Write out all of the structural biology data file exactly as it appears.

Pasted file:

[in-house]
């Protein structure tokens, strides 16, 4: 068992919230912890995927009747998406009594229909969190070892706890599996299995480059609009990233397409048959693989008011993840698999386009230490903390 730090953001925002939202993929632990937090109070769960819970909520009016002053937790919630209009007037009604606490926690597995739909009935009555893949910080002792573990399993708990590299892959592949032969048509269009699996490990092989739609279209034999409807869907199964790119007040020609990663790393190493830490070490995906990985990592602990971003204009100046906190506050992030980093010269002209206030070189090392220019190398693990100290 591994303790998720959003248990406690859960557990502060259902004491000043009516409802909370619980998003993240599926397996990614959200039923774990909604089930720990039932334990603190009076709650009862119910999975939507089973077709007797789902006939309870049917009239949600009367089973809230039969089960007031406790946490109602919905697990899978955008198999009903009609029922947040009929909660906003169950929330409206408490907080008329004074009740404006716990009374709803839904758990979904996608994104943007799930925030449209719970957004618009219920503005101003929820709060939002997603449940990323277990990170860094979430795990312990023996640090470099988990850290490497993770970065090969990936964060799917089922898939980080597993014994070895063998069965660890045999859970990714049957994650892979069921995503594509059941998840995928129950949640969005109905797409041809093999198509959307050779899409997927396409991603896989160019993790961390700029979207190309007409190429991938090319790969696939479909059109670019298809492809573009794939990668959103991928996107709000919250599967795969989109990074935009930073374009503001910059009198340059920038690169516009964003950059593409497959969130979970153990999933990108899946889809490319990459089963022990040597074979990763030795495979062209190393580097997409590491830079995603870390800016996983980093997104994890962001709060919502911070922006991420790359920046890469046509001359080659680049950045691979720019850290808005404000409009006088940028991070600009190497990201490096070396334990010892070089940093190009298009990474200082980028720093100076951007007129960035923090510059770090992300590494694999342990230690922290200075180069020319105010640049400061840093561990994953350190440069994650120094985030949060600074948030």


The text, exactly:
[in-house]
């Protein structure tokens, strides 16, 4: 068992919230912890995927009747998406009594229909969190070892706890599996299995480059609009990233397409048959693989008011993840698999386009230490903390 730090953001925002939202993929632990937090109070769960819970909520009016002053937790919630209009007037009604606490926690597995739909009935009555893949910080002792573990399993708990590299892959592949032969048509269009699996490990092989739609279209034999409807869907199964790119007040020609990663790393190493830490070490995906990985990592602990971003204009100046906190506050992030980093010269002209206030070189090392220019190398693990100290 591994303790998720959003248990406690859960557990502060259902004491000043009516409802909370619980998003993240599926397996990614959200039923774990909604089930720990039932334990603190009076709650009862119910999975939507089973077709007797789902006939309870049917009239949600009367089973809230039969089960007031406790946490109602919905697990899978955008198999009903009609029922947040009929909660906003169950929330409206408490907080008329004074009740404006716990009374709803839904758990979904996608994104943007799930925030449209719970957004618009219920503005101003929820709060939002997603449940990323277990990170860094979430795990312990023996640090470099988990850290490497993770970065090969990936964060799917089922898939980080597993014994070895063998069965660890045999859970990714049957994650892979069921995503594509059941998840995928129950949640969005109905797409041809093999198509959307050779899409997927396409991603896989160019993790961390700029979207190309007409190429991938090319790969696939479909059109670019298809492809573009794939990668959103991928996107709000919250599967795969989109990074935009930073374009503001910059009198340059920038690169516009964003950059593409497959969130979970153990999933990108899946889809490319990459089963022990040597074979990763030795495979062209190393580097997409590491830079995603870390800016996983980093997104994890962001709060919502911070922006991420790359920046890469046509001359080659680049950045691979720019850290808005404000409009006088940028991070600009190497990201490096070396334990010892070089940093190009298009990474200082980028720093100076951007007129960035923090510059770090992300590494694999342990230690922290200075180069020319105010640049400061840093561990994953350190440069994650120094985030949060600074948030």